It must be said however that I was impressed with Shorten’s performance and ability to articulate his vision for Australia. He has also been a policy powerhouse and he has been instrumental at getting Disability Care through the parliament. Shorten, throughout his speech quoted Whitlam’s three p’s. Shorten employed his own three Ps – he was polished, professional and persuasive.  Even though Shorten’s performance was much stronger than Albo’s, I still feel unsettled by what he said.  His involvement in the leadership spills and ongoing instability within the party means his candidacy is tainted and would give the Abbott Government renewed fodder to draw on.

The general public haven’t warmed to Shorten in the way the Caucus has. I suspect, like an article from the Australian stated, it’s because his words don’t correlate to his actions. His talk about improving the visibility of women in leadership roles within the ALP doesn’t reflect his prior actions. (The Australian: 2013) There have also been allegations that Shorten set up one of the debate questions relating to the type of PM he hopes to become.( The Guardian: 2013) I suspect that those who have followed the ALP will take Shorten’s words with a pinch of salt. Shorten’s ambition for leadership is also off-putting, there have been allegations that he expects to secure the caucus. ( The Australian: 2013 )

There have been two wins out of this debate though. The first is improved membership involvement – even I am noticing more people are being compelled to join the ALP. Should Albanese become leader, it is expected that further reforms will take place to improve membership participation, and unlike Shorten, this is a position he has held for years. But it was also a win for mutual respect – both have pledged to support whoever is to become leader, and if those words ring true, it will be a good day for the ALP.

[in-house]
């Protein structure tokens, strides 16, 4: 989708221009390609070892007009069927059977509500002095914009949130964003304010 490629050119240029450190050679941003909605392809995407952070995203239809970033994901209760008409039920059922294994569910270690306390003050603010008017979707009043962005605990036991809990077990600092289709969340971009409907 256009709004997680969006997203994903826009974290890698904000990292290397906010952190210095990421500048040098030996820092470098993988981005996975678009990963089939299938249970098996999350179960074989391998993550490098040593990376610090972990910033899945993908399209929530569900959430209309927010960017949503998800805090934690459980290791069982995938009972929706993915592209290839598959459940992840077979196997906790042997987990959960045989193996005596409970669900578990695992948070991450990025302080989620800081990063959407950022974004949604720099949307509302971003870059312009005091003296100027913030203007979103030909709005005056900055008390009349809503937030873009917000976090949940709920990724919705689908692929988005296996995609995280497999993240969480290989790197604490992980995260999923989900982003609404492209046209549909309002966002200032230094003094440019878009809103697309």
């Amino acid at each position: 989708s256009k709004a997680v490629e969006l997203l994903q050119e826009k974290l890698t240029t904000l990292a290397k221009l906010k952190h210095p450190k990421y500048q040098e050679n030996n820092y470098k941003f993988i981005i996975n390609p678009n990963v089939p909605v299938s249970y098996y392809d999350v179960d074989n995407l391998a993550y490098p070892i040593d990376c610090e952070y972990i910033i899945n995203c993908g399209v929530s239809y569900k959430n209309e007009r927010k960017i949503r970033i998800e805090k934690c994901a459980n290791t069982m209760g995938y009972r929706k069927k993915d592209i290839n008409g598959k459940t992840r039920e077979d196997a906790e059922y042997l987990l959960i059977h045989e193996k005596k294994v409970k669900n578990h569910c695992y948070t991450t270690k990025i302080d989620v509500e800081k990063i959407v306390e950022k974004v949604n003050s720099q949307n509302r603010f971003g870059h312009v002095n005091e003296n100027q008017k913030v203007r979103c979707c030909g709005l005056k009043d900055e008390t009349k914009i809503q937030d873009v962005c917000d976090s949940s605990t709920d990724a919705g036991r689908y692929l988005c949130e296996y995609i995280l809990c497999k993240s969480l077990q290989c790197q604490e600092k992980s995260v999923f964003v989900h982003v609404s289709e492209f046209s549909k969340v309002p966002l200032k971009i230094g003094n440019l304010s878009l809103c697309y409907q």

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AusAID, Australian Labor Party, Australian Politics, Cuts, DFAT, Liberal National Party, Tony Abbott

Week Two: The Marriage of AusAid and DFAT

The Abbott Government recently announced that AusAid will be subsumed into DFAT in a bid to reduce “duplication and waste” across the public service.

The decision to integrate AusAid into DFAT will have clear implications upon aid delivery. First, this represents a considerable cut to DFAT and AusAid.  The AusAid Director, General Peter Baxter has already resigned in response to the reforms. It is expected that the merger will affect 1300 AusAid employees, who will see their numbers dwindle by way of “natural attrition” (SMH: 2013) These fears are enhanced after the then opposition announced it could make cuts totaling $4.5 Billion over the next three years.

It is, however,  unclear what this means for Australian aid recipients. Some analysts are expecting that this will mean our aid delivery will become more closely aligned to our diplomatic objectives. Surely this can’t be a bad thing – aid has been traditionally been used to further diplomatic objectives and build relationships with key strategic regions. At least, this is how aid has been traditionally been used as a foreign policy tool. Consider the Marshall Plan, developed by the US after World War Two, which saw the rebuilding of Europe. Or the favourable trade and aid policies afforded to East Asian nations, such as Japan and Korea. That was a mutually beneficial relationship – The US gained access to invaluable growing markets and the recipients were able to benefit from favorable trade conditions and millions were lifted out of poverty as a result.